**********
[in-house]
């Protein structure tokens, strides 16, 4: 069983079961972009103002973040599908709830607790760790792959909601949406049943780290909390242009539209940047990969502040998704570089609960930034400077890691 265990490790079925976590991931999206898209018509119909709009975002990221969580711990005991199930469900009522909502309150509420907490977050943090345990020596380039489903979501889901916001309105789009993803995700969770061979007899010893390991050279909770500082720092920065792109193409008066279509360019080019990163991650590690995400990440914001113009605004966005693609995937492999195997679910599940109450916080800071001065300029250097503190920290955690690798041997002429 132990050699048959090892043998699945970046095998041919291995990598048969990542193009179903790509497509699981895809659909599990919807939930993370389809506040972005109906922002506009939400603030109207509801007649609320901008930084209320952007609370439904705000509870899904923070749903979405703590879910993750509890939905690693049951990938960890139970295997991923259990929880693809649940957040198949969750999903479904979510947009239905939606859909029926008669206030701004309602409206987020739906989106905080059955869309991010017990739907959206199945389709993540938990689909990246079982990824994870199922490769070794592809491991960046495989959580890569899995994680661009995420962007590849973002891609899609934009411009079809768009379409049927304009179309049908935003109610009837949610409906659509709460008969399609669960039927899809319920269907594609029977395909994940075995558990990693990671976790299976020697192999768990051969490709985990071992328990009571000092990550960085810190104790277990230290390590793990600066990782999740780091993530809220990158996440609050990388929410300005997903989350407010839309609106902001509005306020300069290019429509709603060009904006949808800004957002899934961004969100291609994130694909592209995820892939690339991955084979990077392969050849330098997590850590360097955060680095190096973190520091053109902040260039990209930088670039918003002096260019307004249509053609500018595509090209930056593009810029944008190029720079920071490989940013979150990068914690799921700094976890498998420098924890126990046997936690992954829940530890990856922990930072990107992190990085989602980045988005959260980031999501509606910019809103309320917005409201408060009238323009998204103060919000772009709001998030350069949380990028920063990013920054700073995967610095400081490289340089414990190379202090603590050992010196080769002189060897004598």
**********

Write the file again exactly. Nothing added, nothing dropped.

[in-house]
């Protein structure tokens, strides 16, 4: 069983079961972009103002973040599908709830607790760790792959909601949406049943780290909390242009539209940047990969502040998704570089609960930034400077890691 265990490790079925976590991931999206898209018509119909709009975002990221969580711990005991199930469900009522909502309150509420907490977050943090345990020596380039489903979501889901916001309105789009993803995700969770061979007899010893390991050279909770500082720092920065792109193409008066279509360019080019990163991650590690995400990440914001113009605004966005693609995937492999195997679910599940109450916080800071001065300029250097503190920290955690690798041997002429 132990050699048959090892043998699945970046095998041919291995990598048969990542193009179903790509497509699981895809659909599990919807939930993370389809506040972005109906922002506009939400603030109207509801007649609320901008930084209320952007609370439904705000509870899904923070749903979405703590879910993750509890939905690693049951990938960890139970295997991923259990929880693809649940957040198949969750999903479904979510947009239905939606859909029926008669206030701004309602409206987020739906989106905080059955869309991010017990739907959206199945389709993540938990689909990246079982990824994870199922490769070794592809491991960046495989959580890569899995994680661009995420962007590849973002891609899609934009411009079809768009379409049927304009179309049908935003109610009837949610409906659509709460008969399609669960039927899809319920269907594609029977395909994940075995558990990693990671976790299976020697192999768990051969490709985990071992328990009571000092990550960085810190104790277990230290390590793990600066990782999740780091993530809220990158996440609050990388929410300005997903989350407010839309609106902001509005306020300069290019429509709603060009904006949808800004957002899934961004969100291609994130694909592209995820892939690339991955084979990077392969050849330098997590850590360097955060680095190096973190520091053109902040260039990209930088670039918003002096260019307004249509053609500018595509090209930056593009810029944008190029720079920071490989940013979150990068914690799921700094976890498998420098924890126990046997936690992954829940530890990856922990930072990107992190990085989602980045988005959260980031999501509606910019809103309320917005409201408060009238323009998204103060919000772009709001998030350069949380990028920063990013920054700073995967610095400081490289340089414990190379202090603590050992010196080769002189060897004598």